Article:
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P65 Potential alcohol use disorder (AUD) among men who have sex with men (MSM) in Ireland – findings from the European MSM internet survey (EMIS) 2017
  1. Fionn P Daly1,2,
  2. Kate O’Donnell3,
  3. Martin P Davoren2,4,
  4. Chris Noone5,
  5. Peter Weatherburn6,
  6. Mick Quinlan7,
  7. Bill Foley7,
  8. Derval Igoe3,
  9. Peter M Barrett2,8
  1. 1School of Medicine and Health, University College Cork, Cork, Ireland
  2. 2School of Public Health, University College Cork, Cork, Ireland
  3. 3Health Protection Surveillance Centre, Health Service Executive, Dublin, Ireland
  4. 4Sexual Health Centre, Ireland, Cork, Ireland
  5. 5School of Psychology, National University of Ireland Galway, Galway, Ireland
  6. 6Sigma Research, London School of Hygiene and Tropical Medicine, London, UK
  7. 7Gay Health Network, Ireland, Dublin, Ireland
  8. 8Department of Public Health HSE-South, St. Finbarr’s Hospital, Cork, Ireland


Background Alcohol consumption is a major public health concern in Ireland. Alcohol use disorder (AUD) disproportionately affects men who have sex with men (MSM). However, little is known about the prevalence of AUD in this group in Ireland specifically, and the characteristics of MSM who may struggle with this.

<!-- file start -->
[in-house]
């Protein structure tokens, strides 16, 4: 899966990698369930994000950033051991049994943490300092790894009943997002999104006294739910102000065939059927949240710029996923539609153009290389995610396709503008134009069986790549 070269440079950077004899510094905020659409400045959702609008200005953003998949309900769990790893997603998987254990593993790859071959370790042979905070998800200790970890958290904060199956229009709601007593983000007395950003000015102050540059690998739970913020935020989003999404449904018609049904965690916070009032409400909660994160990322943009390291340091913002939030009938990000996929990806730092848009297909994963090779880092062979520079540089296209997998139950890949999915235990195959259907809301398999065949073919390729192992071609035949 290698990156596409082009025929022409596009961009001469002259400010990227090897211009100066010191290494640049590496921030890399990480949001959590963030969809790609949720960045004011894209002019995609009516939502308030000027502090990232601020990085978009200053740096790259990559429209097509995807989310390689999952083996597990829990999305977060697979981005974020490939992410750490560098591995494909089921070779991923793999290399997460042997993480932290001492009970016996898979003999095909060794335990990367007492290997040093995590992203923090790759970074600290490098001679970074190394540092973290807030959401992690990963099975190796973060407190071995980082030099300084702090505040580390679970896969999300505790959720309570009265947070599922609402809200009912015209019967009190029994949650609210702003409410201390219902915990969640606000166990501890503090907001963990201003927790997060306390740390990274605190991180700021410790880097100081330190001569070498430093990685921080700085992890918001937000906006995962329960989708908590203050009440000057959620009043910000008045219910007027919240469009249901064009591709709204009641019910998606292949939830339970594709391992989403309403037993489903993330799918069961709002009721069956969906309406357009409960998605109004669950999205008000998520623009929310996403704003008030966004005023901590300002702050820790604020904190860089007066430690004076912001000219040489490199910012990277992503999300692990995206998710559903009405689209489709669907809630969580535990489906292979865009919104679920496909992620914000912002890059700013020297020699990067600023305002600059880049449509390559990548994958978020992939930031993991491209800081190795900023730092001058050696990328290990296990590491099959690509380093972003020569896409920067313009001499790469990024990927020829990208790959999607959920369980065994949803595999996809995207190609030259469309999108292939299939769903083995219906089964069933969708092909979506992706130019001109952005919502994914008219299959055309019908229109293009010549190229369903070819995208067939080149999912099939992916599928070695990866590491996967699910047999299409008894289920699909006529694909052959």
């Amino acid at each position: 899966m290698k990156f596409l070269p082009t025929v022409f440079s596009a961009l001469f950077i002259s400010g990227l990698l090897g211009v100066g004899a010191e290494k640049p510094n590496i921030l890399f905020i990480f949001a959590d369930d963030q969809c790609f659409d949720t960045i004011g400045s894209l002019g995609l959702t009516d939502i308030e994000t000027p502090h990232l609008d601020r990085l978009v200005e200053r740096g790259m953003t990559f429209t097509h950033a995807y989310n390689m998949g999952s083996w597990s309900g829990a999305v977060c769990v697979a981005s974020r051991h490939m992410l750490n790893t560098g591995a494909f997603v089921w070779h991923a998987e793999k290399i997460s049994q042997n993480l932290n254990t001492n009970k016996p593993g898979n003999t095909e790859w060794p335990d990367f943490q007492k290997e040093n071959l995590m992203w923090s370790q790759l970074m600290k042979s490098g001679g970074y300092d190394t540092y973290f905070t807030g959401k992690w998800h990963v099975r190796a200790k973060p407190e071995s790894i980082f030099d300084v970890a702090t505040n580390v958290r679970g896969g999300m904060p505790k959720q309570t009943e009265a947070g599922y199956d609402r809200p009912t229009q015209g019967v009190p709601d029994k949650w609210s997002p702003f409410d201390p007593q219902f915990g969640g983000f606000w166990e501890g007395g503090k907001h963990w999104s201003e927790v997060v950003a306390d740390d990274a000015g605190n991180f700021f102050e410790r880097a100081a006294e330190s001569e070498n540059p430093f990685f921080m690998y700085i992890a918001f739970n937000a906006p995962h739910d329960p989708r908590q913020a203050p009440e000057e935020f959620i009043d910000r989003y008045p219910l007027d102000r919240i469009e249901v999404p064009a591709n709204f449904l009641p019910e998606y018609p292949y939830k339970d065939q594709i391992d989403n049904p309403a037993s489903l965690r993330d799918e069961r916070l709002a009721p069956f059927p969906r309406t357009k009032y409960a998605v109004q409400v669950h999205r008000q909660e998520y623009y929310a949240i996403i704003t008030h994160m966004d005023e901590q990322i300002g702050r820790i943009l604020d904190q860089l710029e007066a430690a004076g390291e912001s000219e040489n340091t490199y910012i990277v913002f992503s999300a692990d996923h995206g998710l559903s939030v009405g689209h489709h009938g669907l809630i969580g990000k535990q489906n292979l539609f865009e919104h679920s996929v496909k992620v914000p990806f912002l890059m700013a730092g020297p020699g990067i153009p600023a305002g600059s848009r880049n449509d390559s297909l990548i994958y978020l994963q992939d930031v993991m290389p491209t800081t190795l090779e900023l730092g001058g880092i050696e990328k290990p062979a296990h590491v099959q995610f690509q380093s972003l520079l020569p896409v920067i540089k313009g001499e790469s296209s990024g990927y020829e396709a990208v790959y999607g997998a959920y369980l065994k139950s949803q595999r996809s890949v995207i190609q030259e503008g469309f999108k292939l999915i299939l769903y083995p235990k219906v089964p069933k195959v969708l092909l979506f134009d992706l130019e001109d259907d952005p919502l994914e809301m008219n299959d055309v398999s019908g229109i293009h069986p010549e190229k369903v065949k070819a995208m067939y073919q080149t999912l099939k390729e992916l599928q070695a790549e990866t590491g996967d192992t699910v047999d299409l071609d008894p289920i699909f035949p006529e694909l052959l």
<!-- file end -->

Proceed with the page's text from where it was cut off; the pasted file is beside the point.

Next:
Methods The European MSM Internet Survey 2017 was an online, self-completed, anonymous questionnaire among MSM in Ireland. Standardised questions were used to explore a variety of topics. The validated CAGE-4 questionnaire was used to screen for potential AUD, defined as a CAGE-4 score of ≥2 out of 4. Multivariable-adjusted logistic regression analysis was used to identify factors associated with potential AUD.

Results In total, 1,793 MSM met inclusion criteria, and 31% screened positive for AUD. We observed higher odds of possible AUD among MSM who were bisexual (vs. gay/homosexual) (aOR 1.48 95%CI 1.01–2.18), native to Ireland (vs. non-native) (aOR 1.49 95%CI 1.12–1.96), unemployed (vs. employed) (aOR 1.80 95%CI 1.02–3.16), had used illicit drugs in the previous year (vs. none) (cannabis only, aOR 1.74 95%CI 1.14–2.63) (other illicit drugs, aOR 2.28 95%CI 1.67–3.09), reported anxiety/depression (vs. none) (aOR 1.73 95%CI 1.12–2.66), and MSM who experienced homophobic abuse (vs. never) (aOR 1.55 95%CI 1.09–2.22). Student MSM were less likely to screen positive for AUD (vs. employed) (aOR 0.65 95%CI 0.46–0.93).

Conclusion The prevalence of AUD appears to be higher in the MSM population compared to the general male population in Ireland. Targeted interventions, such as preventive messaging in collaboration with key LGBT+ community and health service partners, may be warranted to reduce the burden of AUD among MSM.

  • Depression/Anxiety
  • Homophobia

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